John Dickson Carr’s The Man Who Was Sherlock Holmes – A Review

Joan S. Reed

Scotland born Arthur Conan Doyle, who lived between 1859 and 1930, was much more than the creator of Sherlock Holmes. In two instances he solved real life crime cases in an effort to “right” two obvious wrongs. The police adopted many of Sherlock’s forensic innovations and his study of minutia is very relevant today, as can be seen in the various CSI television shows and forensic mysteries.

Doyle was an avid reader and researcher and seemed to keep everything, which was very helpful in Carr’s own research of the man. From his history of the Boer War in Africa to his prediction of World War I and a suggestion for a tunnel between England and France, the man was often sought after for his keen mind and insight. He wrote not only the Holmes’ stories, but is also given credit for early science fiction tales in the character of Professor Challenger from The Lost World. He also wrote non-fiction books and theatrical plays. He was a just man, who understood the bigger picture. For that reason he had the ear of many world leaders and influential people of his time from H.G. Wells to King Edward VII to Winston Churchill.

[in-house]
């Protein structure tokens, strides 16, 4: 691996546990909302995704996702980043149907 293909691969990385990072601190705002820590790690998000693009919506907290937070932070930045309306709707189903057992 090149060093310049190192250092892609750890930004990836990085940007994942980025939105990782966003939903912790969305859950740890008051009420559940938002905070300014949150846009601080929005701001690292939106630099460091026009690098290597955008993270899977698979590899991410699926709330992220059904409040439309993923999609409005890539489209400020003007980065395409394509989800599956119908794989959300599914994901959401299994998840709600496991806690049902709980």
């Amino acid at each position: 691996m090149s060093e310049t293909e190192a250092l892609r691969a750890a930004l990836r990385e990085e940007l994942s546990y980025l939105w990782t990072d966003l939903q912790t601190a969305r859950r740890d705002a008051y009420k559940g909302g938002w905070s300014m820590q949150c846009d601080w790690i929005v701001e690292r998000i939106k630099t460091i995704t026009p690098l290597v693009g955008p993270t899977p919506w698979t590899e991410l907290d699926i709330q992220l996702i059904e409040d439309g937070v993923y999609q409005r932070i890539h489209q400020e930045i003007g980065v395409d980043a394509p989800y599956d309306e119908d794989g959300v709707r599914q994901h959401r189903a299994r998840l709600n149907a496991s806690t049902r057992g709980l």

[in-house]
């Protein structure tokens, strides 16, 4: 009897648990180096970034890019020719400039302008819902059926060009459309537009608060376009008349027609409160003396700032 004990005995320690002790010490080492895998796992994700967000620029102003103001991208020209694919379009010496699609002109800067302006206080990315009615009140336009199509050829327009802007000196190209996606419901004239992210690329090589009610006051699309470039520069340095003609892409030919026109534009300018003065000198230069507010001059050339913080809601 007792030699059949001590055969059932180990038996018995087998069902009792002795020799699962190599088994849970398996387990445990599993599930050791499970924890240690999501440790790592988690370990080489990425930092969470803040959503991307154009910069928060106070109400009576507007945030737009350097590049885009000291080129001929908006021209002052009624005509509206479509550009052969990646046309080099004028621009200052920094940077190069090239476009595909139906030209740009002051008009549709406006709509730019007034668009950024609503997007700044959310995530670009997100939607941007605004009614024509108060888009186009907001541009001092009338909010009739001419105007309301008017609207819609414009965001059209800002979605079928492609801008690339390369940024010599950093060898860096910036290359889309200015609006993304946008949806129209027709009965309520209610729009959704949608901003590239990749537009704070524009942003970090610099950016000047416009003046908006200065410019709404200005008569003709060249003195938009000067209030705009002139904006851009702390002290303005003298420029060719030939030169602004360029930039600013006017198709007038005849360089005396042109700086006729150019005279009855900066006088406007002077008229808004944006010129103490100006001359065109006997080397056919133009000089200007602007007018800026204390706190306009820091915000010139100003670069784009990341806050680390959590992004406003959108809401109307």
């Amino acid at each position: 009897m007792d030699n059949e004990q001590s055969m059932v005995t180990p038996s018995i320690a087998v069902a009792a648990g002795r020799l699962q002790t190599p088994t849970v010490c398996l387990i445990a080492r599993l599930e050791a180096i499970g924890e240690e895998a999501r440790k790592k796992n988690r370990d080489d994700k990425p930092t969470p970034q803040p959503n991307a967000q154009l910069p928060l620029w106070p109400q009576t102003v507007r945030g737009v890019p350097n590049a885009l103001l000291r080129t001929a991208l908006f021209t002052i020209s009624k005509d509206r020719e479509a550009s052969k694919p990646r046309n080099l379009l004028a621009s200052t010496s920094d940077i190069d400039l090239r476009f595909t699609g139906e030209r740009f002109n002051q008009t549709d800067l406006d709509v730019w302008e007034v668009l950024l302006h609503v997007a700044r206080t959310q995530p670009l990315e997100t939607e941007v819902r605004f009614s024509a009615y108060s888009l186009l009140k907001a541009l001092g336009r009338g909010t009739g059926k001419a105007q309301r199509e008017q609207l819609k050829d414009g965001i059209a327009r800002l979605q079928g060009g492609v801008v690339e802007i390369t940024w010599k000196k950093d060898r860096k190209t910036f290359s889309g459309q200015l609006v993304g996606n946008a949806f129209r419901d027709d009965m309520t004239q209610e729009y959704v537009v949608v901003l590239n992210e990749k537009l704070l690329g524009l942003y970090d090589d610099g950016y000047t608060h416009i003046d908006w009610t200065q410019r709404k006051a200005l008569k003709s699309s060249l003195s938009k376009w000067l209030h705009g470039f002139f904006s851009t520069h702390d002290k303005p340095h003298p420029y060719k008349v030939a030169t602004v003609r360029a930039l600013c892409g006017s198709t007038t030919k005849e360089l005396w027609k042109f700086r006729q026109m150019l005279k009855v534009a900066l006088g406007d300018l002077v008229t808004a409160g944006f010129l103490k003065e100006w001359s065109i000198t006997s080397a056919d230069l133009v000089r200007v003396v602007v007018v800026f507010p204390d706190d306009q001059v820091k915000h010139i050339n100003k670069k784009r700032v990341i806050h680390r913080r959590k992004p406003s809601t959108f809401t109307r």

The author John Dickson Carr cannot seem to hide his admiration and as a result sometimes assumes the reader knows things that were not previously presented. But that same excitement is addicting, and you can’t help but like not only the subject, but also the writer himself. All of the materials used in the book were taken from the massive accumulation of Doyle’s own letters (1500 alone from his mother), notebooks, diaries and news clippings. For anyone, who has done any genealogy, you can imagine Carr’s impression of having hit the mother lode with all that material. He worked closely with Doyle’s children and had access to them throughout the writing.

Carr, a former president of the Mystery Writers of America, did an excellent job in portraying Doyle. Written in post-World War II, many “delicate” issues are handled euphemistically. For example, Doyle’s father was an alcoholic, who was admitted to a lunatic asylum, but Carr states that he was in poor health and spent time in a convalescent home. Readers must look elsewhere to find a complete bibliography of Doyle’s works, since Carr did not include one. Look online especially at for more fascinating insights as to the current owners of his published works.

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